In abusive relationships, there may be cycle of abuse during which tensions rise and an act of violence is committed followed by a period of reconciliation and calm. Victims of domestic may be trapped in domestic violent situations through isolation, power and control, traumatic bonding to the abuser, cultural acceptance, lack of financial resources, fear, shame, or to protect children. As a result of abuse, victims may experience physical disabilities, dysregulated aggression, chronic health problems, mental illness, limited finances and poor ability to create healthy relationships. Victims may experience severe psychological disorders such as post traumatic stress disorder. Children who live in a household in a household with violence often show psychological problems form an early age, such as avoidance, hyper vigilance to threats, and dysregulated aggression which may contribute to vicarious traumatization

Shija reports that here in Nigeria, an average of 300–350 women are killed every year by their husband, former partners, boyfriend, or male relations. Most times the incidence is considered family feuds, which should be treated within the family. Most police refuse to intervene and advice the victims to go back and settle “family matters”. It has become a thing of abnormal occurrence to go through the local newspaper or other news medium or outlets without coming across one domestic violence story or the other either shared by a destined survivor or the relative of a not so lucky victim pushed into the arms of death by the cold heart of domestic abuse. I have seen several occasions of this happen. And as if the gravity of its consequence not enough pile to swallow, you come across all sorts of comments about how the devil is trying to break the home, or how the man must have been manipulated by some unforeseen forces, some even go as far as blaming it on the woman to have provoked the man. Domestic violence affects women in Nigeria irrespective of age, class, educational level and place of residence.

Women are more at risk from violence than men; this is because of the differential access to prestige, power, control of material resources, freedom to obtain knowledge and other basic need of life among the gender. Gender-based violence is perhaps one of the most terrifying illustrations of in-equality between male and female. In women, the most common effect of domestic violence is post-traumatic stress disorder (PTSD). This is a mental health condition that is triggered by a terrifying event. Common symptoms associated with PTSD are flashbacks, nightmares, severe anxiety and uncontrollable thoughts about the event. Dissociation and depression is another symptom exhibited by survivors of domestic violence. Coping with the effects of domestic violence can be overwhelming, often because the survivor’s control over the situation has been taken away by the perpetrators. When this happens, a survivor may have the need to self-medicate or use drugs or alcohol to him or her to cope with the overwhelming feelings. Effects of this include prolonged sadness, feeling of hopelessness, unexplained crying, and changes in appetite with significant weight loss of interest and pleasure in activities previously enjoyed etc.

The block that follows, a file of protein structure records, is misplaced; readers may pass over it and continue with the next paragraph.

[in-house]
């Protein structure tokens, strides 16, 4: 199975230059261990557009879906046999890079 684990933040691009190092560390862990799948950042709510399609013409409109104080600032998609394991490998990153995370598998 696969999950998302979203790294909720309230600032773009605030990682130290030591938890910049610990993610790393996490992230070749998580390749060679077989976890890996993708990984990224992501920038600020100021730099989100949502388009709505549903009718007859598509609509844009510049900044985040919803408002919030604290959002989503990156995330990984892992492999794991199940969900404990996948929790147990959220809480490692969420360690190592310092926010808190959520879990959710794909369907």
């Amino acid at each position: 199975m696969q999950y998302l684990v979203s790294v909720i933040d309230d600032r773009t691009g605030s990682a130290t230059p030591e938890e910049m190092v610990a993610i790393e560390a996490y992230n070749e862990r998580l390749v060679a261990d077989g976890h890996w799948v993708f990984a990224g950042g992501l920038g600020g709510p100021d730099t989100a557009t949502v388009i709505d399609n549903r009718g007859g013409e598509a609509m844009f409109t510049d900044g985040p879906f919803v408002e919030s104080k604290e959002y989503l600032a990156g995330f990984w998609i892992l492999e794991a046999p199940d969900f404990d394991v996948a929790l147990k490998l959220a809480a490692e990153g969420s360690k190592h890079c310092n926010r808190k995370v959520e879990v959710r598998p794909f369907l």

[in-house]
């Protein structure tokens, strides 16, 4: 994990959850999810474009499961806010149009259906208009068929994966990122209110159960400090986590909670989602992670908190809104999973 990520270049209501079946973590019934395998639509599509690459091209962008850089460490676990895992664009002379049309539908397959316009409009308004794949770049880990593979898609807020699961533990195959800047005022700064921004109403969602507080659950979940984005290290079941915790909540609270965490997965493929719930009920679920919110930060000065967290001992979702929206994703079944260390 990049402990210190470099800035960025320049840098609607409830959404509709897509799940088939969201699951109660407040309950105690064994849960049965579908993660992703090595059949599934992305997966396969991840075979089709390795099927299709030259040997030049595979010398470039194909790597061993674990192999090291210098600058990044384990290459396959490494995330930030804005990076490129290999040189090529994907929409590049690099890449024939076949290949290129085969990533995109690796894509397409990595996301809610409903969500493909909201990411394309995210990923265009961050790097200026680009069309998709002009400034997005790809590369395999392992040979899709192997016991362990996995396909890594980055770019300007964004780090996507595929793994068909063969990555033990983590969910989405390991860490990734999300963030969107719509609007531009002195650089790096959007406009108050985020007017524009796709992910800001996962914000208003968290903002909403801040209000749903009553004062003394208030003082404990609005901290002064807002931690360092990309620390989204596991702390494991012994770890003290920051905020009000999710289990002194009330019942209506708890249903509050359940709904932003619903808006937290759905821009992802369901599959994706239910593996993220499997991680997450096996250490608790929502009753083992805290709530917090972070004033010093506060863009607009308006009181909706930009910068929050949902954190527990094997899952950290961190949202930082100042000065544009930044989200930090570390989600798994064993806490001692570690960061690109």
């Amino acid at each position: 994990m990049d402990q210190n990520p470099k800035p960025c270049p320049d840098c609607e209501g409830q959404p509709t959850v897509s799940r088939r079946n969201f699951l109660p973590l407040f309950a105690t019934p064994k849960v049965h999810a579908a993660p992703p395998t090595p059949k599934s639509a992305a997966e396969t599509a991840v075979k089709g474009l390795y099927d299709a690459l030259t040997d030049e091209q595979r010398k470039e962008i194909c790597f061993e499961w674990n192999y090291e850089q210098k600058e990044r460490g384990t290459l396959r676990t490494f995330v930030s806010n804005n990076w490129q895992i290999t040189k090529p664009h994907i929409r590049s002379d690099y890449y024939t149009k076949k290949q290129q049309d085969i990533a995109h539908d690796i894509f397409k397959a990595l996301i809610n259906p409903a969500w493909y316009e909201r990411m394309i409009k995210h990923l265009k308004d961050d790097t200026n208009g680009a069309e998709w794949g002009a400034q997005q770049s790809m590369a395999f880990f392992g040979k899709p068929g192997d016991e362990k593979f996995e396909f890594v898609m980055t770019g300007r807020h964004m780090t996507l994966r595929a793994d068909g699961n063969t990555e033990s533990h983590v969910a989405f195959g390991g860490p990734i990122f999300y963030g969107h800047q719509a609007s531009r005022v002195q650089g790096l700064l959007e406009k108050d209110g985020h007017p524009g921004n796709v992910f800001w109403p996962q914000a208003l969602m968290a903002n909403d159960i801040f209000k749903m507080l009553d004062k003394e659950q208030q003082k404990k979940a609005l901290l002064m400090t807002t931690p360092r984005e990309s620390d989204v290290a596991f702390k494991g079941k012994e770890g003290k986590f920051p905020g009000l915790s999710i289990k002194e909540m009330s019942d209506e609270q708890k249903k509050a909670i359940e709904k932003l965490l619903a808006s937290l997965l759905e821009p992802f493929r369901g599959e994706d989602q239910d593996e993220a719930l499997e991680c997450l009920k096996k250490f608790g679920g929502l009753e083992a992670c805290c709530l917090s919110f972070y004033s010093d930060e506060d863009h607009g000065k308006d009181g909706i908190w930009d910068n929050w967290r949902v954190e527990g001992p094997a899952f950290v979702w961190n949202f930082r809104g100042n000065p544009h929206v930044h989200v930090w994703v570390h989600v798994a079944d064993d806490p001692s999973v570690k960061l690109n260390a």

There exist immeasurable number of governmental and non-governmental organizations, public awareness about domestic violence in Nigeria and the world at large is on the up and up the statistics are daunting. Protection against violence now exists on paper, in many if not most countries of the world. Yet, violence remains pervasive and enforcement weak. In many countries, legislation against domestic violence is relatively like the Violence Against Persons Prohibition Act 2015 in Nigeria which is still only applicable in the Federal Capital Territory though some states have on their own, taken up the mantle to enact laws on domestic violence and abuse.

In conclusion, this is a wake up call. Laws on Protection against violence should be enforced so that anyone who commits such offence will be brought to the book. With that, the rate of domestic violence can be curtailed. In addition, it is better to be alive to tell the story than a situation whereby the person could not make it. The best option is to walk away when a partner is often brutally violated, than to still be in that marriage or relationship which can lead to one’s untimely death.